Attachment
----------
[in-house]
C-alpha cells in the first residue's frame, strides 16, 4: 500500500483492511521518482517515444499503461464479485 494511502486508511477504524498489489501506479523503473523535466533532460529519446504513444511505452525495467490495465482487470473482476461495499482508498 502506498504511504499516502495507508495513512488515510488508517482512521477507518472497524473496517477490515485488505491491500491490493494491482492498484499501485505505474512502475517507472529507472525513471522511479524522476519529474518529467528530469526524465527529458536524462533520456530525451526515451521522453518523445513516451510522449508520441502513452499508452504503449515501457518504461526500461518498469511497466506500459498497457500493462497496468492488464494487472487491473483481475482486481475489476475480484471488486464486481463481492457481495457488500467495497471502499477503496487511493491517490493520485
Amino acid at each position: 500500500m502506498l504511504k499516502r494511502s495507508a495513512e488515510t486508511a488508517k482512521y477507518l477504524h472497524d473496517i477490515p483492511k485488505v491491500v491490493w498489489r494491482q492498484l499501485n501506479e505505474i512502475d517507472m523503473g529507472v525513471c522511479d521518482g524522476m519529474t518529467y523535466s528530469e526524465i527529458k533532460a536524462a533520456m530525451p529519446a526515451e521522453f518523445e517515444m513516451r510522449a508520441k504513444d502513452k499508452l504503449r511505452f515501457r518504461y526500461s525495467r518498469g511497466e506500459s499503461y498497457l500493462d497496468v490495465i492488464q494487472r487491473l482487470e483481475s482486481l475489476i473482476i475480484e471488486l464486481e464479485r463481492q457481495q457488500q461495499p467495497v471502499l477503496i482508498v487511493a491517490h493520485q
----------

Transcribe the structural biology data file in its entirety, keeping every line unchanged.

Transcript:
[in-house]
C-alpha cells in the first residue's frame, strides 16, 4: 500500500483492511521518482517515444499503461464479485 494511502486508511477504524498489489501506479523503473523535466533532460529519446504513444511505452525495467490495465482487470473482476461495499482508498 502506498504511504499516502495507508495513512488515510488508517482512521477507518472497524473496517477490515485488505491491500491490493494491482492498484499501485505505474512502475517507472529507472525513471522511479524522476519529474518529467528530469526524465527529458536524462533520456530525451526515451521522453518523445513516451510522449508520441502513452499508452504503449515501457518504461526500461518498469511497466506500459498497457500493462497496468492488464494487472487491473483481475482486481475489476475480484471488486464486481463481492457481495457488500467495497471502499477503496487511493491517490493520485
Amino acid at each position: 500500500m502506498l504511504k499516502r494511502s495507508a495513512e488515510t486508511a488508517k482512521y477507518l477504524h472497524d473496517i477490515p483492511k485488505v491491500v491490493w498489489r494491482q492498484l499501485n501506479e505505474i512502475d517507472m523503473g529507472v525513471c522511479d521518482g524522476m519529474t518529467y523535466s528530469e526524465i527529458k533532460a536524462a533520456m530525451p529519446a526515451e521522453f518523445e517515444m513516451r510522449a508520441k504513444d502513452k499508452l504503449r511505452f515501457r518504461y526500461s525495467r518498469g511497466e506500459s499503461y498497457l500493462d497496468v490495465i492488464q494487472r487491473l482487470e483481475s482486481l475489476i473482476i475480484e471488486l464486481e464479485r463481492q457481495q457488500q461495499p467495497v471502499l477503496i482508498v487511493a491517490h493520485q